If Mr. Blanche can persuade at least one juror to have reasonable doubt that a crime was committed, the trial would end in a hung jury, which Mr. Trump would count as a victory.

But Mr. Blanche’s representation of a client who tests the bounds of rules and laws has caused friction with Justice Merchan.

The judge last week warned Mr. Blanche that he was “losing all credibility” by claiming that Mr. Trump was entitled, as a political candidate, to attack people involved in the trial despite a gag order meant to bar him from denouncing witnesses and others.

Mr. Blanche’s friends and defenders say that he has an unsolvable client management problem. If he were to do exactly what Mr. Trump wanted, they say, he would almost certainly be disciplined by the judge and would perhaps undermine his client’s defense.

Elie Honig, a former prosecutor who worked with Mr. Blanche at the Southern District of New York, said that it was “not always the optimal defense strategy at trial to attack full-bore every minute of every hour of every day,” adding, “You will exhaust the jury and, more importantly, you’ll compromise your credibility.”

“The best defense lawyers know that you pick your battles; you pick the most important battles,” Mr. Honig said.

Whether Mr. Trump’s anger will last remains to be seen. There have been many such interactions with lawyers in the past several years: during a second impeachment trial once he was out of office, five criminal investigations of him or his company and three civil trials. His frustration tends to come in waves.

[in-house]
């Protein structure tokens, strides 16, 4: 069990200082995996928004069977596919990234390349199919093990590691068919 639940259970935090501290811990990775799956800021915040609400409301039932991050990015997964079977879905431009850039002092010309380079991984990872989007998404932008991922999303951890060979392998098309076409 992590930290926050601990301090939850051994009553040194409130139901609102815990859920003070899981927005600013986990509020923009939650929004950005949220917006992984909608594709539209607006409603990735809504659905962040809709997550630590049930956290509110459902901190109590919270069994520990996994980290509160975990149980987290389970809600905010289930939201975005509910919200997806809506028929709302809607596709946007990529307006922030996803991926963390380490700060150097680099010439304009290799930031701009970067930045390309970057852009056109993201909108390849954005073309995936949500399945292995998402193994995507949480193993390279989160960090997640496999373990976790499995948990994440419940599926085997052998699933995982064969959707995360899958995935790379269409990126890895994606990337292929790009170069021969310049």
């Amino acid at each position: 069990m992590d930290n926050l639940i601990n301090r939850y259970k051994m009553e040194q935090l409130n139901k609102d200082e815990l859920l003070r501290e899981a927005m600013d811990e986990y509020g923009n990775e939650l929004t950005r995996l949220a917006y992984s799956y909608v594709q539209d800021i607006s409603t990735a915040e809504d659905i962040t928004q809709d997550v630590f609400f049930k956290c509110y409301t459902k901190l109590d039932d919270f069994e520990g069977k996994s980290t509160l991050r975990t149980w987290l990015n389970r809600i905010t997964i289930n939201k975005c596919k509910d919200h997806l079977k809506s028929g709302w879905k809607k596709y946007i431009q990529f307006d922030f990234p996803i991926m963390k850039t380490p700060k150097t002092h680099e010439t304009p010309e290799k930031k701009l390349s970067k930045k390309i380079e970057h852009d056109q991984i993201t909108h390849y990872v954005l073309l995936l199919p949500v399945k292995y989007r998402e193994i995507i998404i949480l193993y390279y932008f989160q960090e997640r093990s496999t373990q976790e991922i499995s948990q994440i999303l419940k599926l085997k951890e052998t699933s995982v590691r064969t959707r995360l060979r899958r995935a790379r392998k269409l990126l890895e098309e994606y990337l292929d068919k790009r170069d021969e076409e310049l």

As president, he reserved some of his harshest verbal abuse for his government lawyers. The invective he aimed his White House counsels, Donald F. McGahn II and Pat A. Cipollone, was often so severe that staff members said they had an urge to leave the room.

But Mr. Blanche has had a special status. People close to Mr. Trump have said he likes Mr. Blanche, although they acknowledge that the warmth will probably cool if there is a guilty verdict.

Mr. Trump measures all lawyers against the two he prized most. One was Mr. Cohn, the mentor who gave him access to Manhattan elites and taught him how to use the court system as a blunt instrument. The other was Jay Goldberg, who before he died in 2022 handled various issues for Mr. Trump, including his divorce from his first wife.

“Jay was a fantastic lawyer,” Mr. Trump told a reporter in 2021. “We had some great results. I’m not finding people like this. Jay Goldberg, you know, he was a great Harvard student. But he was great on his feet.”

Mr. Trump described Mr. Cohn, who died in 1986, as “very controversial, but very brilliant.” He recalled: “He did a great job for me. He was actually a very loyal guy. If he was with you, he was a very loyal guy.”

Both Mr. Cohn and Mr. Goldberg also represented mobsters, and both were known for showmanship.

Mr. Cohn wowed Mr. Trump after the Justice Department filed a housing discrimination suit against him and his father in 1973. Mr. Cohn accused the federal government of “Gestapo-like tactics.” He delayed the case for months, settling it with a consent decree in 1975. Mr. Trump claimed victory.

To his biographer Timothy L. O’Brien, Mr. Trump was blunt about what he most admired about Mr. Cohn.

“He brutalized for you,” Mr. Trump said.

Maggie Haberman is a senior political correspondent reporting on the 2024 presidential campaign, down ballot races across the country and the investigations into former President Donald J. Trump. More about Maggie Haberman

Jonathan Swan is a political reporter covering the 2024 presidential election and Donald Trump’s campaign. More about Jonathan Swan

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Trump, Venting About Lawyer in His Criminal Trial, Seeks More Aggression (2024)